A Beginner’s Guide to a Spicy Pantry

Credit…Christopher Testani for The New York Times. Food Stylist: Simon Andrews.

The spring-cleaning itch has hit me nearly as hard as the pollen has. In the kitchen, that often looks like a pantry and freezer clean-out — and a restock. Every time I take an inventory of my spice rack, I’m gobsmacked by the sheer volume of chile products I’ve accumulated. But here’s the thing: They all have their rightful place in my cooking.

If you’re in the market for a kitchen refresh yourself, here is a (nonexhaustive!) list of pantry and fridge staples worth stocking to spice up your cooking, and thus, your life.

Dried chiles

A well-equipped pantry might have three different forms of dried chile: whole, flakes and powdered. Whole dried chiles, such as guajillo chiles or chiles de árbol, can be rehydrated by soaking or simmering them in water, so they can be easily puréed into smooth salsas, pastes or moles. They’ll add color, earthiness or heat (or all three!) to dishes like Rick Martínez’s chilaquiles.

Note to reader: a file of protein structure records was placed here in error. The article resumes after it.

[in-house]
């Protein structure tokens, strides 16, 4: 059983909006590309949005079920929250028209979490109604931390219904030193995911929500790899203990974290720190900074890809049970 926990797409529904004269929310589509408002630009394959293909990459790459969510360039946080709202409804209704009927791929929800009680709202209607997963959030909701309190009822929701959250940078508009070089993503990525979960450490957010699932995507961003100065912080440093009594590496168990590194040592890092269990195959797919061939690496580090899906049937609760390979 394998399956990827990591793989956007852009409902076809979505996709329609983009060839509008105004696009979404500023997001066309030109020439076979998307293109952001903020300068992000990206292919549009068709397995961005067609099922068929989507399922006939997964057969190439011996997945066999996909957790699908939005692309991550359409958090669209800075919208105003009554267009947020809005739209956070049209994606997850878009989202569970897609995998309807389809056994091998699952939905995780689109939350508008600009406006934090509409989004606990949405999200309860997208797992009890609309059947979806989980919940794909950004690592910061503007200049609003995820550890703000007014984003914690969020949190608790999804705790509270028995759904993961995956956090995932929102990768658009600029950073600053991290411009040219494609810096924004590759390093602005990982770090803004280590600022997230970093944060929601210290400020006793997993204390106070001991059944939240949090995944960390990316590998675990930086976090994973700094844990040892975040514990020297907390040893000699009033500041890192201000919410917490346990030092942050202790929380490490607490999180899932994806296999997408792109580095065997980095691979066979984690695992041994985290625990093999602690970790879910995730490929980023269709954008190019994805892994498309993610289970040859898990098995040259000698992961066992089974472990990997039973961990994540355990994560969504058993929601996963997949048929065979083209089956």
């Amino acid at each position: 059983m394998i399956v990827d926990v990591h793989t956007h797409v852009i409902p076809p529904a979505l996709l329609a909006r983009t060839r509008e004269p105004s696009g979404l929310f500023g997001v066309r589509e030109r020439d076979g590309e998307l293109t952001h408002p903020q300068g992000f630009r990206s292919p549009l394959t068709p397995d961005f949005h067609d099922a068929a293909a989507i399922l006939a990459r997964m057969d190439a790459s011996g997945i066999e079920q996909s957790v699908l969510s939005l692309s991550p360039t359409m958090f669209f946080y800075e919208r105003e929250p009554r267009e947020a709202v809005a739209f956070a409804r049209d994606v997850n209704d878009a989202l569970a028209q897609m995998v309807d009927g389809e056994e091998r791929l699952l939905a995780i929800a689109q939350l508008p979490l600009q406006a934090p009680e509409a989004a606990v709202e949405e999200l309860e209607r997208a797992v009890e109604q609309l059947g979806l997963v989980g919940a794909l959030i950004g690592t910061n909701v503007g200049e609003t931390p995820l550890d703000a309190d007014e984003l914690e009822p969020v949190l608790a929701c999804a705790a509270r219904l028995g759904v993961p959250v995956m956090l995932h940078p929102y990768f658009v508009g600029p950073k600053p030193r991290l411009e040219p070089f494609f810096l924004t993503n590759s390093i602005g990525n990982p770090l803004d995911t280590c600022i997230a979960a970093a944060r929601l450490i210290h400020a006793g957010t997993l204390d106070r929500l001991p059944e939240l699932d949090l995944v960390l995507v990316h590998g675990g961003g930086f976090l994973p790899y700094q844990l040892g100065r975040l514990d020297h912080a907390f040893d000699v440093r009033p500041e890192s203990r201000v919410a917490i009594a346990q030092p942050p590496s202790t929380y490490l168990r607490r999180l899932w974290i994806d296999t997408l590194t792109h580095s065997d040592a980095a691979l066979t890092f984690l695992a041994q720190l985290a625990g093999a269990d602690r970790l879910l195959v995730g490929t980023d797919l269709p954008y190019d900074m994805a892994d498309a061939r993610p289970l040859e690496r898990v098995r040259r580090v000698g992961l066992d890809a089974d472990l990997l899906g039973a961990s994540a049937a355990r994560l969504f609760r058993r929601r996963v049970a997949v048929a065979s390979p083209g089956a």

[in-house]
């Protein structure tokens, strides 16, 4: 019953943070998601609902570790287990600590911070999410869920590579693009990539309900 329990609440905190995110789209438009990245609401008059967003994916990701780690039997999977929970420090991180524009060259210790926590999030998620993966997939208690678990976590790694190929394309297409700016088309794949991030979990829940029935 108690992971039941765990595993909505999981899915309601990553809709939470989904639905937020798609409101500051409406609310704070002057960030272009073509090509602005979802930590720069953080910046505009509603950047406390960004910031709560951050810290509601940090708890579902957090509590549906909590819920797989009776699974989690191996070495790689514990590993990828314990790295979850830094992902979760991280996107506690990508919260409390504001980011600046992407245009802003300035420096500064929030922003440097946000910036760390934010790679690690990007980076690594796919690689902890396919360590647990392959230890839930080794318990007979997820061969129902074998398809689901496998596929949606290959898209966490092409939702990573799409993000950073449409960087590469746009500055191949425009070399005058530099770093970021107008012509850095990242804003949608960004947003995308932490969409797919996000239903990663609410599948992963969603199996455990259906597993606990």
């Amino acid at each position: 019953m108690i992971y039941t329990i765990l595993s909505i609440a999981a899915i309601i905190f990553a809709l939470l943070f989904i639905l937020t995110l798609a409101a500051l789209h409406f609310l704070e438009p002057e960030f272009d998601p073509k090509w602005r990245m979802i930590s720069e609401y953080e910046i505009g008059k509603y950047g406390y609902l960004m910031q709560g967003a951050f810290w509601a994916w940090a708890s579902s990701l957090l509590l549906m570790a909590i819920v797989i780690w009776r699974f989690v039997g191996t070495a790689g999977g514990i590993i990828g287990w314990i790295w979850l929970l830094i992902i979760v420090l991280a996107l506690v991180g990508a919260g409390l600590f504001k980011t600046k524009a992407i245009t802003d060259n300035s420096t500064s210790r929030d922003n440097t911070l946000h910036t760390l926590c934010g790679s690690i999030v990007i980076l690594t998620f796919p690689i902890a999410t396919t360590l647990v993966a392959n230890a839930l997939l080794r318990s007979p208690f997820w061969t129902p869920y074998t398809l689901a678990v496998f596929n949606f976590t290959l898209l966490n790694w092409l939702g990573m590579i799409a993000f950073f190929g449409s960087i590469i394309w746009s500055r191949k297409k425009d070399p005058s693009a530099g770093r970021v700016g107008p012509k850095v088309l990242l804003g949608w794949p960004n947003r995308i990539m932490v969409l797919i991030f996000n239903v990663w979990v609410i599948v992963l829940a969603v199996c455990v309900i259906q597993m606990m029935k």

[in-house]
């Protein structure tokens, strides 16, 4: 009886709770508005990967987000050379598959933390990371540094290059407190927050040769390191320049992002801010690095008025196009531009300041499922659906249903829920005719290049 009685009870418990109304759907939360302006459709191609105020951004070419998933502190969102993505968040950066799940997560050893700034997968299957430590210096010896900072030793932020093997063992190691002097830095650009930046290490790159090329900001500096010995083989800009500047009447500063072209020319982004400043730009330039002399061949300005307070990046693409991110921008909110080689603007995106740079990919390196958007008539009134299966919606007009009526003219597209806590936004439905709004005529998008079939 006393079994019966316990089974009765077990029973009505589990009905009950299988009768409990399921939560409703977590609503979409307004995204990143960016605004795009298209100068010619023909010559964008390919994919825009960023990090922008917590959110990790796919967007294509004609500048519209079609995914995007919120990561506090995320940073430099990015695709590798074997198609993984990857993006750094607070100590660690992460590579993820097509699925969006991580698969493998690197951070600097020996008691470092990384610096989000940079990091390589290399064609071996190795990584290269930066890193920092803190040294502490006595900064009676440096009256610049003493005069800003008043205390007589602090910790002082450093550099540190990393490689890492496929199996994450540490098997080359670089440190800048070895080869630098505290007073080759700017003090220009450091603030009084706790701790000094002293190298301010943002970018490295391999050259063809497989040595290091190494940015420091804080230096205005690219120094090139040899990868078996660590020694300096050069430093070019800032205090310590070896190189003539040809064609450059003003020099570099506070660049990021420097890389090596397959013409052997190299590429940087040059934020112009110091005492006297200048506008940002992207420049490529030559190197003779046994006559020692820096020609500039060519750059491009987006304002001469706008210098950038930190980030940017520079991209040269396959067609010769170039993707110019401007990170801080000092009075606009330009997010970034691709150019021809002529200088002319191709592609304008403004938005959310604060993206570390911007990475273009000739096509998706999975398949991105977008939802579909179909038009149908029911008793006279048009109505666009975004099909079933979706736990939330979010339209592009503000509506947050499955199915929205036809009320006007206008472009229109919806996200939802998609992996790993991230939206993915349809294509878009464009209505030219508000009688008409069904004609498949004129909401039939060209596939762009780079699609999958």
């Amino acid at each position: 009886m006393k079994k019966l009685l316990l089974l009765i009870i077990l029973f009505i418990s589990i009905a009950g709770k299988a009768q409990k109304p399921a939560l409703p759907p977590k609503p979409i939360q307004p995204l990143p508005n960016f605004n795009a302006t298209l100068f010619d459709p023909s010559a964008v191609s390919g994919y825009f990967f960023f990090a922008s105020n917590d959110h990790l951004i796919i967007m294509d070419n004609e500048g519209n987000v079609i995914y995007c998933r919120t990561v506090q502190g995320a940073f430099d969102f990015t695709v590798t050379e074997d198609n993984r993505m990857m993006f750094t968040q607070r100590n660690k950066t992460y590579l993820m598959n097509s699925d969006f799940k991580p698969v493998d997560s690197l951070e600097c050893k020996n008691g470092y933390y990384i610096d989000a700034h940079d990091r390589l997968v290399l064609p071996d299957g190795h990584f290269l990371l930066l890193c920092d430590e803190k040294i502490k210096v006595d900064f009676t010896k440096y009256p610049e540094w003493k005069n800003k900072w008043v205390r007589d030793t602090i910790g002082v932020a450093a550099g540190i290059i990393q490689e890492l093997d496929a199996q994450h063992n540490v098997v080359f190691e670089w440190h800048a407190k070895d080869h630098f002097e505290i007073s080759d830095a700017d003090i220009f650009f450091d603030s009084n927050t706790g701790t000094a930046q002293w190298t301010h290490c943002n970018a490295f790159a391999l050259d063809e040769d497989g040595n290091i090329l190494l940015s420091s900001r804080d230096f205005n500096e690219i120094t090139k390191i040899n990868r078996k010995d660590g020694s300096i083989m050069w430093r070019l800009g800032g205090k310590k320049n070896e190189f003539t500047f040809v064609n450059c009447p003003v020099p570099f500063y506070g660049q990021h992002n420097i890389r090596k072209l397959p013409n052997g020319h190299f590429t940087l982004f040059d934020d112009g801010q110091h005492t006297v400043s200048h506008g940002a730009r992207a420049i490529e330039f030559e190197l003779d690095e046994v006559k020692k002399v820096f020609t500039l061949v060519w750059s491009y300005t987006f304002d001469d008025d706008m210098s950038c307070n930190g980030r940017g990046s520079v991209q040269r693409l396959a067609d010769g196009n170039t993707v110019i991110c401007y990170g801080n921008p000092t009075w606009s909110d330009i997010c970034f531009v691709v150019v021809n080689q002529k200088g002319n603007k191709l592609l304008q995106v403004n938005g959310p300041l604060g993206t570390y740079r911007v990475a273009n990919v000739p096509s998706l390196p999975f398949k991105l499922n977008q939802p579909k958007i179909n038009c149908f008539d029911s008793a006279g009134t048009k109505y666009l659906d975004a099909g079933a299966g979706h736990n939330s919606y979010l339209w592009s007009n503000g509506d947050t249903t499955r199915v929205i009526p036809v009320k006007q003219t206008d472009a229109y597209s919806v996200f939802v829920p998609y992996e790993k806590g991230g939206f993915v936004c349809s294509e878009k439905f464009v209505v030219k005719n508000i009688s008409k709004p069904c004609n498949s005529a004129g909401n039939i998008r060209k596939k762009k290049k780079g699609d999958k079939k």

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Red-pepper flakes (or crushed red pepper), often a blend of dried hot chiles and their seeds processed into uniform flakes, may be the quickest, most cost-effective and accessible path to heat. In Alexa Weibel’s simple arrabbiata sauce, one or two teaspoons of the stuff builds the fiery foundation of the classic tomato sauce.

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